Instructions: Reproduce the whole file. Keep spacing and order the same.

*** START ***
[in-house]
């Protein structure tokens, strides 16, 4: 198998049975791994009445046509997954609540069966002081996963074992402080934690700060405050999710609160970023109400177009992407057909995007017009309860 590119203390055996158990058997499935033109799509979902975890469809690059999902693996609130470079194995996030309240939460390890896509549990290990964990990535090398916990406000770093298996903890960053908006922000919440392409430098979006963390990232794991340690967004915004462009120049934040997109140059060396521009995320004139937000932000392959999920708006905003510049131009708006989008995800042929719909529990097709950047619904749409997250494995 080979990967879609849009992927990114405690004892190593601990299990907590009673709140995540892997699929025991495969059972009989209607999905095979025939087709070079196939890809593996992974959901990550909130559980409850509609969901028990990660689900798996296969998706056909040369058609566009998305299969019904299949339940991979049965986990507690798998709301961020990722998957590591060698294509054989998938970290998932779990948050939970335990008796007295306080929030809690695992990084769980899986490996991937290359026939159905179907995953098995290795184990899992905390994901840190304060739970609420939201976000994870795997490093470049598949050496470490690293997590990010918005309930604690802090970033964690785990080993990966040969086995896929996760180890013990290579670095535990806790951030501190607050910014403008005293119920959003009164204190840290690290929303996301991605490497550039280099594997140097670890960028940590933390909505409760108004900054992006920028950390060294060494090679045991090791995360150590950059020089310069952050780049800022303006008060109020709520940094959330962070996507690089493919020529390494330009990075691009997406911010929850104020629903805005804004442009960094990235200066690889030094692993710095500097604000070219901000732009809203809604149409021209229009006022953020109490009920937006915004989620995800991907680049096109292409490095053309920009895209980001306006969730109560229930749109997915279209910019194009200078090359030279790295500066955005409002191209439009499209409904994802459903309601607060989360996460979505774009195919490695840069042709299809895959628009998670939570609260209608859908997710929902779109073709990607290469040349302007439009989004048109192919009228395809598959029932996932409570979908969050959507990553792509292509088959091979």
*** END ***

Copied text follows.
[in-house]
């Protein structure tokens, strides 16, 4: 198998049975791994009445046509997954609540069966002081996963074992402080934690700060405050999710609160970023109400177009992407057909995007017009309860 590119203390055996158990058997499935033109799509979902975890469809690059999902693996609130470079194995996030309240939460390890896509549990290990964990990535090398916990406000770093298996903890960053908006922000919440392409430098979006963390990232794991340690967004915004462009120049934040997109140059060396521009995320004139937000932000392959999920708006905003510049131009708006989008995800042929719909529990097709950047619904749409997250494995 080979990967879609849009992927990114405690004892190593601990299990907590009673709140995540892997699929025991495969059972009989209607999905095979025939087709070079196939890809593996992974959901990550909130559980409850509609969901028990990660689900798996296969998706056909040369058609566009998305299969019904299949339940991979049965986990507690798998709301961020990722998957590591060698294509054989998938970290998932779990948050939970335990008796007295306080929030809690695992990084769980899986490996991937290359026939159905179907995953098995290795184990899992905390994901840190304060739970609420939201976000994870795997490093470049598949050496470490690293997590990010918005309930604690802090970033964690785990080993990966040969086995896929996760180890013990290579670095535990806790951030501190607050910014403008005293119920959003009164204190840290690290929303996301991605490497550039280099594997140097670890960028940590933390909505409760108004900054992006920028950390060294060494090679045991090791995360150590950059020089310069952050780049800022303006008060109020709520940094959330962070996507690089493919020529390494330009990075691009997406911010929850104020629903805005804004442009960094990235200066690889030094692993710095500097604000070219901000732009809203809604149409021209229009006022953020109490009920937006915004989620995800991907680049096109292409490095053309920009895209980001306006969730109560229930749109997915279209910019194009200078090359030279790295500066955005409002191209439009499209409904994802459903309601607060989360996460979505774009195919490695840069042709299809895959628009998670939570609260209608859908997710929902779109073709990607290469040349302007439009989004048109192919009228395809598959029932996932409570979908969050959507990553792509292509088959091979």